Best and Worst Ready-to-Eat Survival Foods

I’m hoping a vast majority of you have a sizeable supply of survival food stockpiled. It’s something we’ve been preaching here at 4Patriots for a long time.

You may even be tired of hearing about it. Or at least you might have been prior to 2020. That’s when many of us saw empty grocery store shelves for the first time. And rationing signs on shelves that did have food.

Of course, the coronavirus pandemic was the main culprit. Panic buying and a disrupted food supply chain will do that.

Those who had set aside enough survival food for weeks, months or a year or more weren’t worried. But those who hadn’t prepared were very concerned.

Be prepared for a zero-prep scenario

Well, we’re still preaching the importance of stockpiling survival food. Especially the kind designed to last for 25 years.

But we also want to stress how essential it is to have non-perishable, ready-to-eat food on hand. Both at home and in your vehicles.

You could be in a situation where you don’t have the time or ability to heat up your survival food. In which case a zero-prep snack or meal would be the perfect way to keep your strength up during a trying time.

But what are some of the best ready-to-eat foods? For that matter, what are some of the worst? Are some more filling than others? Or more nutritious? Today I want to take a look at quick and easy foods some people store and keep handy for an emergency.

5 criteria for choices

But before we get into specific food items that need no preparation, let’s look at the criteria we want to use for making our decisions. In no particular order…

  • Foods you enjoy eating. Hopefully you won’t have to dip into your ready-to-eat items for more than a day or two. But if so, you’ll wish you’d given more thought to your taste buds. You’ll get more needed calories and vitamins from food you enjoy than from food you don’t like. Simply because you’ll eat more of it.
  • Foods that store well. Your ready-to-eat stockpile doesn’t need the same kind of shelf life your survival food needs. But you also don’t want it going bad before you’re ready to consume it. For at least some items, aim for a shelf life of at least several years. Five would be preferable.
  • Foods that contain the nutrition you need. In a survival situation, you need protein. And carbohydrates. And healthy fats. That’s how you keep up your strength when you need it most.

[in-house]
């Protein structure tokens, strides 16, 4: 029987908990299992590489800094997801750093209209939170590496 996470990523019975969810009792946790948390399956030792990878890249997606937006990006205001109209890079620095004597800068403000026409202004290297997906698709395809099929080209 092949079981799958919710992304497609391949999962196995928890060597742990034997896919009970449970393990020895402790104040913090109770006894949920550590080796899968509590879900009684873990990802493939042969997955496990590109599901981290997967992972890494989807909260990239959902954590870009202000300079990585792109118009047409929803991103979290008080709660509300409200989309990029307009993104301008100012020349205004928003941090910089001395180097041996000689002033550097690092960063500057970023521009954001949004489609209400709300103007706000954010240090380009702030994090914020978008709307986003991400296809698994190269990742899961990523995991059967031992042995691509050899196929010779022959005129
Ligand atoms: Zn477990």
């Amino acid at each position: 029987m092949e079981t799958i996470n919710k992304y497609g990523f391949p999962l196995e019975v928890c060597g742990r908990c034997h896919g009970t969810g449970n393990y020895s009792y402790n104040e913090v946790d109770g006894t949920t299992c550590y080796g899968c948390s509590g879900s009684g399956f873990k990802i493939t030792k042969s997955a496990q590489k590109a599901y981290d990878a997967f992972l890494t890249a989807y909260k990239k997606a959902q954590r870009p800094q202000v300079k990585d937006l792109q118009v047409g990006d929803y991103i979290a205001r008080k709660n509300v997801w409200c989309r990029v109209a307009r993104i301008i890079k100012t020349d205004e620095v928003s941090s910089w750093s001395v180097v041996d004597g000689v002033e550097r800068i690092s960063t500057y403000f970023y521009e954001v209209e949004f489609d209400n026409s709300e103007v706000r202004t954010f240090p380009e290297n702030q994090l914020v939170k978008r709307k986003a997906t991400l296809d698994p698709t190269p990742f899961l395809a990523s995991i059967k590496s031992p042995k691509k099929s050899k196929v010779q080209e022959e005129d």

• Foods that offer variety. Yes, you can survive by eating the same thing day after day. At least for a while. But stockpiling a variety of ready-to-eat food will lend itself to more frequent eating and a much better mental outlook on your situation.
  • Foods that are packaged well. The way a food item is prepared – such as with the freeze-drying or slow dehydration methods – goes a long way to ensuring its shelf life. But so does the packaging. The best packaging, such as Mylar, keeps out heat, light, moisture and critters.      

Some grab and go options

OK, so let’s get into some of the specific ready-to-eat foods you may wish to stockpile for an emergency 

  • Peanut butter. This is something you can eat right out of the jar, although spreading it on healthy crackers will make it more filling and provide a taste variety
  • Grains, nuts and legumes. This trail mix item is very popular, and for good reason. Everything in it is delicious and nutritious. The freeze-dried form will last longer.
  • Dehydrated fruits and vegetables are nutritious, lightweight and easy to store. No, the taste is not the same as fresh veggies and fruits, but they’re perfect when you need a zero-prep snack.
  • Cereal/powdered milk. Cereal is another item you can eat right out of the container. You don’t really need milk to enjoy it, but powdered milk can do the trick.
  • Granola bars. Most don’t have a long shelf life, so you’ll want to frequently rotate your supply. But they are tasty and can really hit the spot when you’re hungry. Make sure the sugar content is not high.

Think twice about these choices

What about ready-to-eat food that might not always be your best choice? Here are a few.

  • Canned food. Many different foods come in cans. Including meat, potatoes, soups, fruits, vegetables, etc. If I had no access to water or a way to heat this food, I’d eat it out of the can. It would certainly be better than starving to death. But the taste would be lacking and the shelf life isn’t great.
  • MREs have fed U.S. military personnel for many decades. And they’ve improved through the years. These Meals Ready to Eat come in airtight packaging. But generally speaking, they don’t have a great reputation. Mainly due to the taste. But they’re said to last seven years and are relatively inexpensive.
  • Junk food. There is no official definition for junk food. But you know what it is. Potato chips, candy bars, many types of crackers and energy drinks. Any nutritional value they contain is far outweighed by excessive amounts of sodium, saturated fat and other harmful elements. Again, if I’m starving and that’s all I have, I’ll eat it. But otherwise, no.     

Some people have been busy stockpiling long-lasting survival food. Which is good. But some of them have forgotten about storing ready-to-eat food. That’s bad.

There may come a time when you need some healthy calories in a hurry, with no time to prepare your food. Do yourself a favor and add some zero-prep items to your emergency food supply.  

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